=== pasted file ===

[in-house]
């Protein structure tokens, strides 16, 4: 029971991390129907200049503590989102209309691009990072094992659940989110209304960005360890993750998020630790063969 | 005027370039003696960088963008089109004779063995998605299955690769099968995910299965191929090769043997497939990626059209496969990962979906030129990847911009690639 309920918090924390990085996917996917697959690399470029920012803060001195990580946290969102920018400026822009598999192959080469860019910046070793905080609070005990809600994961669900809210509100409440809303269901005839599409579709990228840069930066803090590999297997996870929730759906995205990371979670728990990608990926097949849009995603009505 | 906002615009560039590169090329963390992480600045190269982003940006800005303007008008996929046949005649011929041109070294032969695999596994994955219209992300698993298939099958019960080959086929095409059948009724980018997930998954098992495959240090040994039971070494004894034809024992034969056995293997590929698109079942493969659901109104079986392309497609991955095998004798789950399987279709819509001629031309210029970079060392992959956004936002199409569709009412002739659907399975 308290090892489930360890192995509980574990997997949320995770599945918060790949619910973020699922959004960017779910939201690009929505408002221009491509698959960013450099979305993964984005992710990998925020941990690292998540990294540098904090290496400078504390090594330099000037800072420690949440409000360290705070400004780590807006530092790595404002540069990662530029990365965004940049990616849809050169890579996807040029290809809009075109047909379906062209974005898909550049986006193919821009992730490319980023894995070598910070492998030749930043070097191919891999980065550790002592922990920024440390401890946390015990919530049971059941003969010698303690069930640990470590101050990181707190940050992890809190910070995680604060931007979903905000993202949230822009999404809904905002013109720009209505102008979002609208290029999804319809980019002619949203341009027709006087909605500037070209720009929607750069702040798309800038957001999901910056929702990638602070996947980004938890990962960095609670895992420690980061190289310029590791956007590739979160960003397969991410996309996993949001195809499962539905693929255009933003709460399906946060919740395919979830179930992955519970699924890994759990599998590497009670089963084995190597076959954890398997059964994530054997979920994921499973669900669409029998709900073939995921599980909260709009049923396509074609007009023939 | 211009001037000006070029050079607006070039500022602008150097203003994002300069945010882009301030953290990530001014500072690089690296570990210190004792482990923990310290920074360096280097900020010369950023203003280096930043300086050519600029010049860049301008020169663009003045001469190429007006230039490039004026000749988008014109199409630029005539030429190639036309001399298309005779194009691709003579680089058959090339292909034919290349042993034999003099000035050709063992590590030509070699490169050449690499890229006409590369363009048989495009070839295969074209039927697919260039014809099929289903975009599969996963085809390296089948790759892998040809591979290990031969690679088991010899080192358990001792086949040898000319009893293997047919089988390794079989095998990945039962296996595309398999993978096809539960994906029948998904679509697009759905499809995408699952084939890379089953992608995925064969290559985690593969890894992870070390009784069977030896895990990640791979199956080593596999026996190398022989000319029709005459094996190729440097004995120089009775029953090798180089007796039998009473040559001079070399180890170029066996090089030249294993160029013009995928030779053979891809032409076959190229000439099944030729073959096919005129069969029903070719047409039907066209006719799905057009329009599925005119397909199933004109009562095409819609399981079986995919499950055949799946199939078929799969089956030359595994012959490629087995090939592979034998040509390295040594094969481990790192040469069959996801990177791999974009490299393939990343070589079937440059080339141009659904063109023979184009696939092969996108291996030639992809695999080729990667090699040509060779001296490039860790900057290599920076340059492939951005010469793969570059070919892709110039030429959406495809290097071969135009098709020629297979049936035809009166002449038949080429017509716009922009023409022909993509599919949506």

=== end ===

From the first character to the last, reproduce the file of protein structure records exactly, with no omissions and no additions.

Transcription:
[in-house]
């Protein structure tokens, strides 16, 4: 029971991390129907200049503590989102209309691009990072094992659940989110209304960005360890993750998020630790063969 | 005027370039003696960088963008089109004779063995998605299955690769099968995910299965191929090769043997497939990626059209496969990962979906030129990847911009690639 309920918090924390990085996917996917697959690399470029920012803060001195990580946290969102920018400026822009598999192959080469860019910046070793905080609070005990809600994961669900809210509100409440809303269901005839599409579709990228840069930066803090590999297997996870929730759906995205990371979670728990990608990926097949849009995603009505 | 906002615009560039590169090329963390992480600045190269982003940006800005303007008008996929046949005649011929041109070294032969695999596994994955219209992300698993298939099958019960080959086929095409059948009724980018997930998954098992495959240090040994039971070494004894034809024992034969056995293997590929698109079942493969659901109104079986392309497609991955095998004798789950399987279709819509001629031309210029970079060392992959956004936002199409569709009412002739659907399975 308290090892489930360890192995509980574990997997949320995770599945918060790949619910973020699922959004960017779910939201690009929505408002221009491509698959960013450099979305993964984005992710990998925020941990690292998540990294540098904090290496400078504390090594330099000037800072420690949440409000360290705070400004780590807006530092790595404002540069990662530029990365965004940049990616849809050169890579996807040029290809809009075109047909379906062209974005898909550049986006193919821009992730490319980023894995070598910070492998030749930043070097191919891999980065550790002592922990920024440390401890946390015990919530049971059941003969010698303690069930640990470590101050990181707190940050992890809190910070995680604060931007979903905000993202949230822009999404809904905002013109720009209505102008979002609208290029999804319809980019002619949203341009027709006087909605500037070209720009929607750069702040798309800038957001999901910056929702990638602070996947980004938890990962960095609670895992420690980061190289310029590791956007590739979160960003397969991410996309996993949001195809499962539905693929255009933003709460399906946060919740395919979830179930992955519970699924890994759990599998590497009670089963084995190597076959954890398997059964994530054997979920994921499973669900669409029998709900073939995921599980909260709009049923396509074609007009023939 | 211009001037000006070029050079607006070039500022602008150097203003994002300069945010882009301030953290990530001014500072690089690296570990210190004792482990923990310290920074360096280097900020010369950023203003280096930043300086050519600029010049860049301008020169663009003045001469190429007006230039490039004026000749988008014109199409630029005539030429190639036309001399298309005779194009691709003579680089058959090339292909034919290349042993034999003099000035050709063992590590030509070699490169050449690499890229006409590369363009048989495009070839295969074209039927697919260039014809099929289903975009599969996963085809390296089948790759892998040809591979290990031969690679088991010899080192358990001792086949040898000319009893293997047919089988390794079989095998990945039962296996595309398999993978096809539960994906029948998904679509697009759905499809995408699952084939890379089953992608995925064969290559985690593969890894992870070390009784069977030896895990990640791979199956080593596999026996190398022989000319029709005459094996190729440097004995120089009775029953090798180089007796039998009473040559001079070399180890170029066996090089030249294993160029013009995928030779053979891809032409076959190229000439099944030729073959096919005129069969029903070719047409039907066209006719799905057009329009599925005119397909199933004109009562095409819609399981079986995919499950055949799946199939078929799969089956030359595994012959490629087995090939592979034998040509390295040594094969481990790192040469069959996801990177791999974009490299393939990343070589079937440059080339141009659904063109023979184009696939092969996108291996030639992809695999080729990667090699040509060779001296490039860790900057290599920076340059492939951005010469793969570059070919892709110039030429959406495809290097071969135009098709020629297979049936035809009166002449038949080429017509716009922009023409022909993509599919949506």